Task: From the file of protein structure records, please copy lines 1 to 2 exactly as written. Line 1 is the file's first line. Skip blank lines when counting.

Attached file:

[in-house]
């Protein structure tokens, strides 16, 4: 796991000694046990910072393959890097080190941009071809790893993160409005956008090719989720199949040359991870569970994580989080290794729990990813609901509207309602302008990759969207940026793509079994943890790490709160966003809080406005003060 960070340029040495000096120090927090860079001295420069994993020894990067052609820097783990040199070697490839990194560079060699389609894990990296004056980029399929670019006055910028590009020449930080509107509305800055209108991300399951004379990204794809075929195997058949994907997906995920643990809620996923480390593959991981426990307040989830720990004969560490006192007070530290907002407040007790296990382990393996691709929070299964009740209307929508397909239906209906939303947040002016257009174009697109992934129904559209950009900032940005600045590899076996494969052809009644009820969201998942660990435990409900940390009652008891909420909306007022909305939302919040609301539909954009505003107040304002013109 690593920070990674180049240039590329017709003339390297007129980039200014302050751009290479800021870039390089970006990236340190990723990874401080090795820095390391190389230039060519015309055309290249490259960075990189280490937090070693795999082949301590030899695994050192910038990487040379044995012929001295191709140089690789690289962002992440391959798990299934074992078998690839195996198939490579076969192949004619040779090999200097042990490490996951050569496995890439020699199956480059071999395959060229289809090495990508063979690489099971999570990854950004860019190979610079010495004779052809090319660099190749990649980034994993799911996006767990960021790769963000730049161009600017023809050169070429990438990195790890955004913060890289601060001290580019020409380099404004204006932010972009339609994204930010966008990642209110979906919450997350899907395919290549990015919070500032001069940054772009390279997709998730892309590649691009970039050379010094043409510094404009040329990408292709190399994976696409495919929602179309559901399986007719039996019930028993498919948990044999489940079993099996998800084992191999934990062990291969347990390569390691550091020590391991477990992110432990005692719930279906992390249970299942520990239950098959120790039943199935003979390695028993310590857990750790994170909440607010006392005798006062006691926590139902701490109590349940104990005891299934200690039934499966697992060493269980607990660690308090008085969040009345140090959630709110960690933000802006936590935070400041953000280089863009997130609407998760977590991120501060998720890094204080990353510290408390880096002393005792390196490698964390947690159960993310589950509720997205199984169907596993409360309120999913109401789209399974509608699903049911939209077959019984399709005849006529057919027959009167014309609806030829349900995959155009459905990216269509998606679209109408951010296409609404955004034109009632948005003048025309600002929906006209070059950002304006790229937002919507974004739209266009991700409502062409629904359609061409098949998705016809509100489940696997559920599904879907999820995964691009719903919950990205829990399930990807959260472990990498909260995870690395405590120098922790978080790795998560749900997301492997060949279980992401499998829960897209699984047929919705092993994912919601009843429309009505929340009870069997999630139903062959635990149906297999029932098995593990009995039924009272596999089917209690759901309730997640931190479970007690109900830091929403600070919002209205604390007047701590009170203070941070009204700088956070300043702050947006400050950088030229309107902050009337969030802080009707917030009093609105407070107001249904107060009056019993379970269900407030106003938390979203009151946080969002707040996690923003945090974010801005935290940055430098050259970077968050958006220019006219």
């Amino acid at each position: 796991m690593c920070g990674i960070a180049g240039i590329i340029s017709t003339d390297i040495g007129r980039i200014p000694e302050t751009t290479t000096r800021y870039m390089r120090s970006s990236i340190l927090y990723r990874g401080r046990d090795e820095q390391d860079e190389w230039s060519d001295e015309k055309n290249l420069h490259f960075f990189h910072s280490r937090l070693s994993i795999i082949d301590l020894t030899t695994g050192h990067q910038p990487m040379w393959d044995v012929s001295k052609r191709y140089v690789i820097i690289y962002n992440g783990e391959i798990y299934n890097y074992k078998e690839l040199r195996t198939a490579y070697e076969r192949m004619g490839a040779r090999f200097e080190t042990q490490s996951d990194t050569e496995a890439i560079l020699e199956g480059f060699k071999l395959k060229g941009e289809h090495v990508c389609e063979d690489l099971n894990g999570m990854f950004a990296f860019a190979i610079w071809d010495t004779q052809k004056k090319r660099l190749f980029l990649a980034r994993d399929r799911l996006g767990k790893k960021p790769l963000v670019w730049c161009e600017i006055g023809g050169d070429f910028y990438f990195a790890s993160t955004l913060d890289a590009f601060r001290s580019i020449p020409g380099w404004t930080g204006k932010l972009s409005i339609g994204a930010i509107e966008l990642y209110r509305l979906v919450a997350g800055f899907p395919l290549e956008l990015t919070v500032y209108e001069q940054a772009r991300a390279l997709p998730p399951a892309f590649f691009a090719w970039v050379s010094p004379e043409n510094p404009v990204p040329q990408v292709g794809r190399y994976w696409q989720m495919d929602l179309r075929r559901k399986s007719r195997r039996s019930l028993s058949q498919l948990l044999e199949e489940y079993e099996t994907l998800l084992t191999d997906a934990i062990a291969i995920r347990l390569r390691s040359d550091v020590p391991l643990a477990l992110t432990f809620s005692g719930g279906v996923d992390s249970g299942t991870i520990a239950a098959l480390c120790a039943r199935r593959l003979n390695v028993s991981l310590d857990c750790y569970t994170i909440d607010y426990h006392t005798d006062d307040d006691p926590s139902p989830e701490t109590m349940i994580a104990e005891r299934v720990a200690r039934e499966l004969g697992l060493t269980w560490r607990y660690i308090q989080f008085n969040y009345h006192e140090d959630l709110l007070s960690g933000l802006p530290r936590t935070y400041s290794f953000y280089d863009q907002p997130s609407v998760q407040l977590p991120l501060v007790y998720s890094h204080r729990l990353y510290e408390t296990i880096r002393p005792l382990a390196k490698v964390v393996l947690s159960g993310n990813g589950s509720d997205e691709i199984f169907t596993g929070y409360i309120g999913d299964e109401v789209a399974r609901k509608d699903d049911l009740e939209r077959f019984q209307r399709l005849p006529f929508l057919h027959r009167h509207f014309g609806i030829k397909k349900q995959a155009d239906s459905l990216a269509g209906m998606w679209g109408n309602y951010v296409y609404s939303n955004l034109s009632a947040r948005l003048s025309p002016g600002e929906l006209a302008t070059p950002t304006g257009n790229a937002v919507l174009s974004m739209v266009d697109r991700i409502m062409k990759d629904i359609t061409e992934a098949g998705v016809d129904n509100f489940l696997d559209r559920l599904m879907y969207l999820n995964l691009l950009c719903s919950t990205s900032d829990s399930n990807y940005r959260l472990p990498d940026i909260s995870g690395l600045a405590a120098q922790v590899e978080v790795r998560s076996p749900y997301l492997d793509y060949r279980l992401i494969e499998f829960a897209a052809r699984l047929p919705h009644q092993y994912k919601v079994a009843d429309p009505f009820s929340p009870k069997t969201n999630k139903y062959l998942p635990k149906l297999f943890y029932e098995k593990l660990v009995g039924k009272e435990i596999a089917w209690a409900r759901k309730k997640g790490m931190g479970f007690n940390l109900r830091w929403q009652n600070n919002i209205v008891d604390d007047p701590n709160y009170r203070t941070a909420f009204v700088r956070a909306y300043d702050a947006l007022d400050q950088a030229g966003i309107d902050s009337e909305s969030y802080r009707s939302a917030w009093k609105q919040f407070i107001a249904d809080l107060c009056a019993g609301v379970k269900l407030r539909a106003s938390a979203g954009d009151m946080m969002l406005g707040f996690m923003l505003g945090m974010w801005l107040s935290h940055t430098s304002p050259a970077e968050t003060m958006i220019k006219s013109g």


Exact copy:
[in-house]
């Protein structure tokens, strides 16, 4: 796991000694046990910072393959890097080190941009071809790893993160409005956008090719989720199949040359991870569970994580989080290794729990990813609901509207309602302008990759969207940026793509079994943890790490709160966003809080406005003060 960070340029040495000096120090927090860079001295420069994993020894990067052609820097783990040199070697490839990194560079060699389609894990990296004056980029399929670019006055910028590009020449930080509107509305800055209108991300399951004379990204794809075929195997058949994907997906995920643990809620996923480390593959991981426990307040989830720990004969560490006192007070530290907002407040007790296990382990393996691709929070299964009740209307929508397909239906209906939303947040002016257009174009697109992934129904559209950009900032940005600045590899076996494969052809009644009820969201998942660990435990409900940390009652008891909420909306007022909305939302919040609301539909954009505003107040304002013109 690593920070990674180049240039590329017709003339390297007129980039200014302050751009290479800021870039390089970006990236340190990723990874401080090795820095390391190389230039060519015309055309290249490259960075990189280490937090070693795999082949301590030899695994050192910038990487040379044995012929001295191709140089690789690289962002992440391959798990299934074992078998690839195996198939490579076969192949004619040779090999200097042990490490996951050569496995890439020699199956480059071999395959060229289809090495990508063979690489099971999570990854950004860019190979610079010495004779052809090319660099190749990649980034994993799911996006767990960021790769963000730049161009600017023809050169070429990438990195790890955004913060890289601060001290580019020409380099404004204006932010972009339609994204930010966008990642209110979906919450997350899907395919290549990015919070500032001069940054772009390279997709998730892309590649691009970039050379010094043409510094404009040329990408292709190399994976696409495919929602179309559901399986007719039996019930028993498919948990044999489940079993099996998800084992191999934990062990291969347990390569390691550091020590391991477990992110432990005692719930279906992390249970299942520990239950098959120790039943199935003979390695028993310590857990750790994170909440607010006392005798006062006691926590139902701490109590349940104990005891299934200690039934499966697992060493269980607990660690308090008085969040009345140090959630709110960690933000802006936590935070400041953000280089863009997130609407998760977590991120501060998720890094204080990353510290408390880096002393005792390196490698964390947690159960993310589950509720997205199984169907596993409360309120999913109401789209399974509608699903049911939209077959019984399709005849006529057919027959009167014309609806030829349900995959155009459905990216269509998606679209109408951010296409609404955004034109009632948005003048025309600002929906006209070059950002304006790229937002919507974004739209266009991700409502062409629904359609061409098949998705016809509100489940696997559920599904879907999820995964691009719903919950990205829990399930990807959260472990990498909260995870690395405590120098922790978080790795998560749900997301492997060949279980992401499998829960897209699984047929919705092993994912919601009843429309009505929340009870069997999630139903062959635990149906297999029932098995593990009995039924009272596999089917209690759901309730997640931190479970007690109900830091929403600070919002209205604390007047701590009170203070941070009204700088956070300043702050947006400050950088030229309107902050009337969030802080009707917030009093609105407070107001249904107060009056019993379970269900407030106003938390979203009151946080969002707040996690923003945090974010801005935290940055430098050259970077968050958006220019006219």